At Equinet, we are passionate about inbound marketing. But what can it do for you?

  • Fundamentally transform how you are viewed and found in your target market(s).
  • Alter brand perception and how you communicate with customers and prospects.
  • Deliver growth through increased awareness, engagement and helping you close business you otherwise wouldn’t have had.
However, not all leads turn into customers. For those industries with long and complicated sales processes for which a small number of big value deals can be a game-changer, Account-Based Marketing (ABM) can be highly attractive. Inverting the traditional B2B sales and marketing funnel means you can directly target high value, “qualified” accounts. 


ABM is not a product or tactic; it’s a business strategy. It does not replace your inbound marketing strategy. Instead, it enhances it. It would help if you thought of ABM as an additional ‘strand’ in the marketing and sales locker designed to focus on a specific objective—pursuing and closing large deals that wouldn’t be attainable without a special programme.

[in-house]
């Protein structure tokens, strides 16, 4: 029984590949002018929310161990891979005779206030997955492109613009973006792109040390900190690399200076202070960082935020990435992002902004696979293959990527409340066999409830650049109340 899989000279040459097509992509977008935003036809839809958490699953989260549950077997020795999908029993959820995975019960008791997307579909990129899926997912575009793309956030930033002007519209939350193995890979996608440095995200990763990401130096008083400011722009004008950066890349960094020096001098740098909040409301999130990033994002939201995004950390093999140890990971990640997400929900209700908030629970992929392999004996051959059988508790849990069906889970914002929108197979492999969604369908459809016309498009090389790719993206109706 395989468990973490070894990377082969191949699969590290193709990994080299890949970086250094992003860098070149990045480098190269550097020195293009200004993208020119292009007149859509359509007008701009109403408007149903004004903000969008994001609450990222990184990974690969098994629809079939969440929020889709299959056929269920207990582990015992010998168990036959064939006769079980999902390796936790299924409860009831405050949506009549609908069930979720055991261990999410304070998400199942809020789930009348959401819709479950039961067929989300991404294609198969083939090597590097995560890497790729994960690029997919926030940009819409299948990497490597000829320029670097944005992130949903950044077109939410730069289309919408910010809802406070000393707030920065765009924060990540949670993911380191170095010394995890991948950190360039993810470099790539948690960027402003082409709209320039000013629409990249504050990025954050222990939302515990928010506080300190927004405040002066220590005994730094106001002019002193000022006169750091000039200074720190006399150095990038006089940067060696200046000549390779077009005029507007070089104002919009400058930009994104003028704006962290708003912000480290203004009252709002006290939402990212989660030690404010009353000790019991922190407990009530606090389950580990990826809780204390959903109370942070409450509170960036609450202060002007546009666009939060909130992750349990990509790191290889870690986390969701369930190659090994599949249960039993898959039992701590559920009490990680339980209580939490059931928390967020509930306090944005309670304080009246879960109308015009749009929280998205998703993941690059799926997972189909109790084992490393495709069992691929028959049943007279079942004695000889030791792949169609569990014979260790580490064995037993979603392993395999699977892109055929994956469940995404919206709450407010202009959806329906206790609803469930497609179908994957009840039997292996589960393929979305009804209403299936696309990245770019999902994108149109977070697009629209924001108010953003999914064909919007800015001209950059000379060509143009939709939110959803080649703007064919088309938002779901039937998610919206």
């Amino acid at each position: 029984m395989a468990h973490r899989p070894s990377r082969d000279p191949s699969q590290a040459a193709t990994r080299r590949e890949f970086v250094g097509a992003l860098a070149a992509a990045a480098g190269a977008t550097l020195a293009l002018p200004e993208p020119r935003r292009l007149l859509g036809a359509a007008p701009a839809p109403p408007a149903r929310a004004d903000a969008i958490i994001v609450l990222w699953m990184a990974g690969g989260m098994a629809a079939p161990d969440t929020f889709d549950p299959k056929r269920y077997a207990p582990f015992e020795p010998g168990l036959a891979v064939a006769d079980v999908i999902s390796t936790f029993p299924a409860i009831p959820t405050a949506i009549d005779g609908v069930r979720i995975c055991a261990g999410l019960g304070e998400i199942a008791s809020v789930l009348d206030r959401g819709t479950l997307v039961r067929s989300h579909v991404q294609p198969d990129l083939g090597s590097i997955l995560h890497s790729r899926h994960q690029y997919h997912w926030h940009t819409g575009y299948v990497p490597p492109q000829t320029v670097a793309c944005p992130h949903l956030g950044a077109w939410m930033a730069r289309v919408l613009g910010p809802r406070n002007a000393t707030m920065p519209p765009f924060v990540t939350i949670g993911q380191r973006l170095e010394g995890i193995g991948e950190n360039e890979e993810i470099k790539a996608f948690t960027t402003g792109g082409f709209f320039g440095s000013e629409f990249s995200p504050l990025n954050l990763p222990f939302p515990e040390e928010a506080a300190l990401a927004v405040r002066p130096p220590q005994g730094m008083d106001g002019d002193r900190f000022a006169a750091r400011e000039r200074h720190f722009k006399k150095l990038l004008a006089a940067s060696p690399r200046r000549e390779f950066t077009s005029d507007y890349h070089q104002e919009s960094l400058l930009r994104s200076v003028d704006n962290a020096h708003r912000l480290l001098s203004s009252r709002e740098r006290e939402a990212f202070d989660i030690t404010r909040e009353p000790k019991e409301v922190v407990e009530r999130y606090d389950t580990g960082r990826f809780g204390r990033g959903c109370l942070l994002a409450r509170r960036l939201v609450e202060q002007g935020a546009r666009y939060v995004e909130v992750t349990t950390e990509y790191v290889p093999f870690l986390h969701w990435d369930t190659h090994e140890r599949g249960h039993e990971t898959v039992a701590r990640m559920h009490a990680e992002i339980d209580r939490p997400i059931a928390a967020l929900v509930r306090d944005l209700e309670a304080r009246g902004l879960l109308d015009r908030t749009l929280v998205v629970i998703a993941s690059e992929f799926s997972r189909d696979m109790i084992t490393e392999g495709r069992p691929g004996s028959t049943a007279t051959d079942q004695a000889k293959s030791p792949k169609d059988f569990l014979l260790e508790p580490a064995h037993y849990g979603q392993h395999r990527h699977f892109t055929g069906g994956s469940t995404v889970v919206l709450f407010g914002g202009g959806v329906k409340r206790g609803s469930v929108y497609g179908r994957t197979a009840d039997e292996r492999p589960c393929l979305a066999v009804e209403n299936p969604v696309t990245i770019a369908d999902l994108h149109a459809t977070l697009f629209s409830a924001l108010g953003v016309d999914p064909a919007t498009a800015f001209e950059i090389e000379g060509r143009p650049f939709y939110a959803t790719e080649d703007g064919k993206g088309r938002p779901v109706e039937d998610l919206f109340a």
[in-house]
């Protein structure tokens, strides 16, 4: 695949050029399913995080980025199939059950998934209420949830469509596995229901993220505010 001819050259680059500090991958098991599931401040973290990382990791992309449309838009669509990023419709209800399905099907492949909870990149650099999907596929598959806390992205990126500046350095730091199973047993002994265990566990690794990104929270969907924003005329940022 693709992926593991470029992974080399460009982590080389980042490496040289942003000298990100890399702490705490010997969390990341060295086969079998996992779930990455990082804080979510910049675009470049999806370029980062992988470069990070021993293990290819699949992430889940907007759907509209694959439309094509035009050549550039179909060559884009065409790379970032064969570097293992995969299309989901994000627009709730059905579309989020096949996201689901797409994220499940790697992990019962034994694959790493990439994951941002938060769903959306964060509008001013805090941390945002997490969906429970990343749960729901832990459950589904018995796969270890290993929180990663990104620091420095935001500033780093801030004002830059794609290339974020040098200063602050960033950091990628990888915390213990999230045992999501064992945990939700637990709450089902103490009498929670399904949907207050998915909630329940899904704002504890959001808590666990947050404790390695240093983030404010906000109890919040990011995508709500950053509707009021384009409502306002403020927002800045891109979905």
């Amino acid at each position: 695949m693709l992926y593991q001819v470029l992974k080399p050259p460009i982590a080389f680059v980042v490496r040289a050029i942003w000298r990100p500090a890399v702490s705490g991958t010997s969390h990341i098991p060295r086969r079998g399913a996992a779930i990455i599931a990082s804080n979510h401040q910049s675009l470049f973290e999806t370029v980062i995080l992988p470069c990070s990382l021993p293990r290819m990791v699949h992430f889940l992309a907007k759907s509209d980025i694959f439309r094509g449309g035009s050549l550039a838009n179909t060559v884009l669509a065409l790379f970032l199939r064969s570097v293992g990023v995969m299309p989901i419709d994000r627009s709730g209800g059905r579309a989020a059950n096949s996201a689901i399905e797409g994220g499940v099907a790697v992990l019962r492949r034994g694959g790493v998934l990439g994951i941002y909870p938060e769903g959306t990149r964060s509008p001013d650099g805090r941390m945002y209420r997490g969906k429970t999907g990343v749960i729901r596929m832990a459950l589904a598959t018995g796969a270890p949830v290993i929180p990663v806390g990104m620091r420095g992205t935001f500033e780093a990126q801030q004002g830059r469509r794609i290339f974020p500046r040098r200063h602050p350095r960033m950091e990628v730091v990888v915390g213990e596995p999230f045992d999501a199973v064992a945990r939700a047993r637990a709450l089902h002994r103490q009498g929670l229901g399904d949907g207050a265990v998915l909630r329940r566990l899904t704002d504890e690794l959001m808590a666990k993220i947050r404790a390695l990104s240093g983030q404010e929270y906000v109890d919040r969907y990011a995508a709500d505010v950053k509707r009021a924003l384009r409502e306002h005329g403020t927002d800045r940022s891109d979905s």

For example, courting and closing large deals that wouldn’t be attainable without this programme. Or it could be turning an existing account into a Tier 1 account by capturing all of their business through a sustained and concentrated effort. Whatever the objective, the result will be the same - a significant increase in pre-determined revenue that wouldn’t have been possible without a tailored and sustained programme.

This article answers seven fundamental questions about ABM:

  1. What is ABM?
  2. What’s the relationship between ABM and inbound marketing?
  3. What are the six stages of ABM?
  4. What benefits does ABM bring?
  5. What are the implications for Marketing, Sales and Service teams?
  6. What can go wrong?
  7. When is ABM appropriate?

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What is ABM?

Account-Based Marketing (ABM) is a growth strategy in which forensic targeting, both inbound and outbound marketing, sales and operations resources are directed at identified prospects and existing relationships with the intention of unlocking significant sales outcomes and transformative revenue.



The old model uses a large net to fish whereas ABM uses fishing spears to hunt, target and catch a specific fish. It can be highly personalised and is precisely targeted. It is long-term and disciplined. It requires collaboration and alignment between marketing, sales and ideally service teams. 

It is especially relevant for companies with high-value services or product offerings.